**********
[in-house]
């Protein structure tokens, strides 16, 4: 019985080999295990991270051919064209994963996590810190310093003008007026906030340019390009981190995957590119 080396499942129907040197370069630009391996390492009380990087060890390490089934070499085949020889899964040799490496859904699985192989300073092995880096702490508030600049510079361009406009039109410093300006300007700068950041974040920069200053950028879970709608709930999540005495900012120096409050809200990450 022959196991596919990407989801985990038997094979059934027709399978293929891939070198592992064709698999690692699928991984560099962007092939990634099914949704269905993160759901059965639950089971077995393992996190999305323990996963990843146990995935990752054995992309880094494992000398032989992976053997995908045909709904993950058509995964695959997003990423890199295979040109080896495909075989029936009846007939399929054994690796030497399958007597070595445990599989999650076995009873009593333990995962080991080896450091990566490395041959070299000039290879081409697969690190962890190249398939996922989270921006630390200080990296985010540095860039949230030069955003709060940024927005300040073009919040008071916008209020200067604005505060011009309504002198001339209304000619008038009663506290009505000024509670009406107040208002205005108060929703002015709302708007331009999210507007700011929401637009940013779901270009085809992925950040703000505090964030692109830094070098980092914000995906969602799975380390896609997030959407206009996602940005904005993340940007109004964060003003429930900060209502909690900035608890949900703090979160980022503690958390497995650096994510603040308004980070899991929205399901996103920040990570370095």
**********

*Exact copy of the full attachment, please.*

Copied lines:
[in-house]
């Protein structure tokens, strides 16, 4: 019985080999295990991270051919064209994963996590810190310093003008007026906030340019390009981190995957590119 080396499942129907040197370069630009391996390492009380990087060890390490089934070499085949020889899964040799490496859904699985192989300073092995880096702490508030600049510079361009406009039109410093300006300007700068950041974040920069200053950028879970709608709930999540005495900012120096409050809200990450 022959196991596919990407989801985990038997094979059934027709399978293929891939070198592992064709698999690692699928991984560099962007092939990634099914949704269905993160759901059965639950089971077995393992996190999305323990996963990843146990995935990752054995992309880094494992000398032989992976053997995908045909709904993950058509995964695959997003990423890199295979040109080896495909075989029936009846007939399929054994690796030497399958007597070595445990599989999650076995009873009593333990995962080991080896450091990566490395041959070299000039290879081409697969690190962890190249398939996922989270921006630390200080990296985010540095860039949230030069955003709060940024927005300040073009919040008071916008209020200067604005505060011009309504002198001339209304000619008038009663506290009505000024509670009406107040208002205005108060929703002015709302708007331009999210507007700011929401637009940013779901270009085809992925950040703000505090964030692109830094070098980092914000995906969602799975380390896609997030959407206009996602940005904005993340940007109004964060003003429930900060209502909690900035608890949900703090979160980022503690958390497995650096994510603040308004980070899991929205399901996103920040990570370095």